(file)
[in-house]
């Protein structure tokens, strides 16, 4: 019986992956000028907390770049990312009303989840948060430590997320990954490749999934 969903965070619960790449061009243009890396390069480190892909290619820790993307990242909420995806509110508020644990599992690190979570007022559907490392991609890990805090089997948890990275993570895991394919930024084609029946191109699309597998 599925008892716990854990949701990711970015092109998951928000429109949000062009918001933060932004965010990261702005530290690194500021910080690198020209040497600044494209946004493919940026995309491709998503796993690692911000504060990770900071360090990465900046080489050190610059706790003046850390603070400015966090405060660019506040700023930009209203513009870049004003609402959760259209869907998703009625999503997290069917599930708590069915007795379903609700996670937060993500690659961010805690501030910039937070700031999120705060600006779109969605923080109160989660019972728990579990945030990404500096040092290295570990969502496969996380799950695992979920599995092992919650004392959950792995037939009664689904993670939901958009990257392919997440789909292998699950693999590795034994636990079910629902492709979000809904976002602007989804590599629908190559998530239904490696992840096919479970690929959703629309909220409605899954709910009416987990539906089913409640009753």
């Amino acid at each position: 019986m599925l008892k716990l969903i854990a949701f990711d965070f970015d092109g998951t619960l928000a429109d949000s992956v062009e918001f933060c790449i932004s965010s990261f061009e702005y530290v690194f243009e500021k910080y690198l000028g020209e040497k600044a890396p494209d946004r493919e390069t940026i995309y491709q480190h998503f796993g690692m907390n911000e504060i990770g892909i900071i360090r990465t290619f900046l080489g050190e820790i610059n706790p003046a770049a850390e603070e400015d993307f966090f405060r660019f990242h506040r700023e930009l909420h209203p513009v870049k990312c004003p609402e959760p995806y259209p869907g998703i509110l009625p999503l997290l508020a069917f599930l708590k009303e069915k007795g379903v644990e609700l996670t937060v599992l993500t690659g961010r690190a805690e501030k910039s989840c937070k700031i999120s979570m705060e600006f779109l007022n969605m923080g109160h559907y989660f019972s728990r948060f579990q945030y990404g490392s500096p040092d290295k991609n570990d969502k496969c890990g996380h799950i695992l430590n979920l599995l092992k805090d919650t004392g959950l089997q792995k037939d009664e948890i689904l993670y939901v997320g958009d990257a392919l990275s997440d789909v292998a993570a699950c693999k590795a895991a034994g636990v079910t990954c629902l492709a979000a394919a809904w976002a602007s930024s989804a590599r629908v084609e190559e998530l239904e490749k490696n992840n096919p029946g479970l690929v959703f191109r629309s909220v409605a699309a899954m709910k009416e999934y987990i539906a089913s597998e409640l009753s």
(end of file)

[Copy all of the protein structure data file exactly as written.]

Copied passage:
[in-house]
């Protein structure tokens, strides 16, 4: 019986992956000028907390770049990312009303989840948060430590997320990954490749999934 969903965070619960790449061009243009890396390069480190892909290619820790993307990242909420995806509110508020644990599992690190979570007022559907490392991609890990805090089997948890990275993570895991394919930024084609029946191109699309597998 599925008892716990854990949701990711970015092109998951928000429109949000062009918001933060932004965010990261702005530290690194500021910080690198020209040497600044494209946004493919940026995309491709998503796993690692911000504060990770900071360090990465900046080489050190610059706790003046850390603070400015966090405060660019506040700023930009209203513009870049004003609402959760259209869907998703009625999503997290069917599930708590069915007795379903609700996670937060993500690659961010805690501030910039937070700031999120705060600006779109969605923080109160989660019972728990579990945030990404500096040092290295570990969502496969996380799950695992979920599995092992919650004392959950792995037939009664689904993670939901958009990257392919997440789909292998699950693999590795034994636990079910629902492709979000809904976002602007989804590599629908190559998530239904490696992840096919479970690929959703629309909220409605899954709910009416987990539906089913409640009753």
């Amino acid at each position: 019986m599925l008892k716990l969903i854990a949701f990711d965070f970015d092109g998951t619960l928000a429109d949000s992956v062009e918001f933060c790449i932004s965010s990261f061009e702005y530290v690194f243009e500021k910080y690198l000028g020209e040497k600044a890396p494209d946004r493919e390069t940026i995309y491709q480190h998503f796993g690692m907390n911000e504060i990770g892909i900071i360090r990465t290619f900046l080489g050190e820790i610059n706790p003046a770049a850390e603070e400015d993307f966090f405060r660019f990242h506040r700023e930009l909420h209203p513009v870049k990312c004003p609402e959760p995806y259209p869907g998703i509110l009625p999503l997290l508020a069917f599930l708590k009303e069915k007795g379903v644990e609700l996670t937060v599992l993500t690659g961010r690190a805690e501030k910039s989840c937070k700031i999120s979570m705060e600006f779109l007022n969605m923080g109160h559907y989660f019972s728990r948060f579990q945030y990404g490392s500096p040092d290295k991609n570990d969502k496969c890990g996380h799950i695992l430590n979920l599995l092992k805090d919650t004392g959950l089997q792995k037939d009664e948890i689904l993670y939901v997320g958009d990257a392919l990275s997440d789909v292998a993570a699950c693999k590795a895991a034994g636990v079910t990954c629902l492709a979000a394919a809904w976002a602007s930024s989804a590599r629908v084609e190559e998530l239904e490749k490696n992840n096919p029946g479970l690929v959703f191109r629309s909220v409605a699309a899954m709910k009416e999934y987990i539906a089913s597998e409640l009753s």